Most consumers and those interested in Krajood wicker products were females (70%) and males (30%). For the age range, they were divided into the 31-40 (26%,) the 21-30 range (22%), the 41-50 range (20 %), those under 20 (16%), the 51-60 range (14%) and those over 60 (2%). Seventy-seven percent of the participants resided in Nakhon Si Thammarat, which accounted for 77%. The most common Krajood wicker product on the market is a Krajood mat (a Seagrass mat), accounting for 69%. Criteria for Krajood wicker products immensely emphasized utility at 27.54%. Opinions concerning guidelines for design and development of Krajood wicker products highlighted the design corresponding with locally available natural materials at 68 %, and most selected material was banana tree fibers at 42%, and design incorporating the use of synthetic materials accounted for 17%. In terms of the synthetic materials, 10% leaned toward ropes, while 15% was committed to the sole use of Krajood. Lastly, the most selected products for collaborative design and development were a container at 26 %.

Part 3: Design and development of Krajood wicker products

The analysis of the needs of both consumers and those interested in Krajood handicraft products, focusing on the product’s design and development, revealed tangible guidelines enunciating an integration of Krajood with local natural materials, namely banana tree fibers. The combination should add unique characteristics to the product, resulting in higher demands among prospective consumers. Therefore, further development should be prioritized and experimented with a synthetic material, namely a rope. Within this context, plastic ropes, a locally common material available at a convenience store, received much interest because of the feasibility regarding material sourcing and product variety meeting consumers’ diverse demands. In terms of the product type, a woven container for household’s all-purpose usage i.g., a basket, a tray etc. For a wicker style, the team experimented with weaving a wicker chair pad sole made of Krajood, one type of which would come with a leather cushion and one without it because there was one particular group of consumers reiterating Krajood’s inherent potential to create beauty without integration with being woven or mixed with other materials.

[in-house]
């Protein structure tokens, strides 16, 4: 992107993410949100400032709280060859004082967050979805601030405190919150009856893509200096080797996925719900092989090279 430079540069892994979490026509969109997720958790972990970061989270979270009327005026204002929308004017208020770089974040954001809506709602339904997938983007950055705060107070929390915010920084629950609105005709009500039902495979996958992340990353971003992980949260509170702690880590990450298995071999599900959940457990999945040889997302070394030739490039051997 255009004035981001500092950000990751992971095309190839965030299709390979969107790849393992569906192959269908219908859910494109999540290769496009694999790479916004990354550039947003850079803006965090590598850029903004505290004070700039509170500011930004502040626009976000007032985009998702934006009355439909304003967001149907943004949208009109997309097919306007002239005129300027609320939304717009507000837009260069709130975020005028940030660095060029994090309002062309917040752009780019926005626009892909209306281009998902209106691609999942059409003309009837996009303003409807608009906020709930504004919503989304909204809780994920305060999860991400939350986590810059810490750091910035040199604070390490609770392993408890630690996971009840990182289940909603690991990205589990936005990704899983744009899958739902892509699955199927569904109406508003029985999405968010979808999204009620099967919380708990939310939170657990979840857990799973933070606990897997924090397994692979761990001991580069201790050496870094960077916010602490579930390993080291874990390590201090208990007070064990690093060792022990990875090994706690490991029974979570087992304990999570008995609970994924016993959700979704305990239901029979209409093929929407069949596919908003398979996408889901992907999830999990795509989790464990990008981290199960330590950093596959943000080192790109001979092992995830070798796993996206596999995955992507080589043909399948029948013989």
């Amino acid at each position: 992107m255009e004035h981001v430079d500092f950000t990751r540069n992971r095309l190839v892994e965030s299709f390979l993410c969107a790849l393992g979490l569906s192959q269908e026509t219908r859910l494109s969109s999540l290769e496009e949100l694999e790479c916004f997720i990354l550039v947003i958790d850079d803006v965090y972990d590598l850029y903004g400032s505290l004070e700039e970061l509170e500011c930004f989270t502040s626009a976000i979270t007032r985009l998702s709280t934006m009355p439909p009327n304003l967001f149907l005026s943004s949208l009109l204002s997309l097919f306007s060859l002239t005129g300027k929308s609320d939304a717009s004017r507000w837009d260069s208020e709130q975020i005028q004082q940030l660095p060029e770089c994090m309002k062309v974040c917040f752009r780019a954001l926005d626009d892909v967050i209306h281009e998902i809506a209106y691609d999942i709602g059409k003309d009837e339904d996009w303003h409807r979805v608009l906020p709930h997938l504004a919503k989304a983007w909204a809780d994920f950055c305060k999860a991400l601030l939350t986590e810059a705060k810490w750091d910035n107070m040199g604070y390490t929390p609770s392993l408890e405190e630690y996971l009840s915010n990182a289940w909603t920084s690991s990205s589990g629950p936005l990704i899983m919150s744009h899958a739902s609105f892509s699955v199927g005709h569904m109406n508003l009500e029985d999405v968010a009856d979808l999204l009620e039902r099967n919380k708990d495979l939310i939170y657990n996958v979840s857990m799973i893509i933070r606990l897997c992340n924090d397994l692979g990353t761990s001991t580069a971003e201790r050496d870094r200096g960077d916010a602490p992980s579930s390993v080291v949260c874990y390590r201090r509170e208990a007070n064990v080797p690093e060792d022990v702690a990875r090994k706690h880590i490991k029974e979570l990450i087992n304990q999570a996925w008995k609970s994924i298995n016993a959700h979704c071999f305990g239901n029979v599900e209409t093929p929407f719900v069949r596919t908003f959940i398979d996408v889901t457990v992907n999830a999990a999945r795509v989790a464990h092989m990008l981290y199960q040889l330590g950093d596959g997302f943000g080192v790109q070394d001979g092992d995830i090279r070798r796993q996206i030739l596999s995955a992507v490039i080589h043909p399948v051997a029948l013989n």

Figure 1 Krajood reeds woven with banana tree fibers Type 1

Figure 2 Krajood reeds woven with banana tree fibers Type 2

Figure 3 Krajood reeds woven with banana tree fibers Type 3

Figure 4 Manufacturing Process Krajood reeds woven with plastic rope

Figure 5 Krajood reeds woven with plastic rope

Figure 6 100% Krajood wicker product

Part 4: Passing on technologies for Krajood wicker product design through participatory action with the community

Only some members of the Nai Kuan community in Khreng sub-district, Cha-Uat district, Nakhon Si Thammarat engaged in passing on technologies for Krajood wicker product design, comprising an interview and discussion on needs of manufacturer representatives and the experimental making of the product prototypes. Such partial participation resulted from the community’s context in that a substantial share of time had to be allocated to earn a living, thereby causing relatively little interest in innovating the Krajood wicker products. Therefore, the research team searched for particular interest groups in advancing the product’s design and manufacturing it using the same materials and finally found Ban Lam community in Hua Sai district, Nakhon Si Thammarat. A group was formed to develop wicker products using other natural materials such as Toddy palm fibers, Vetiver grass, etc.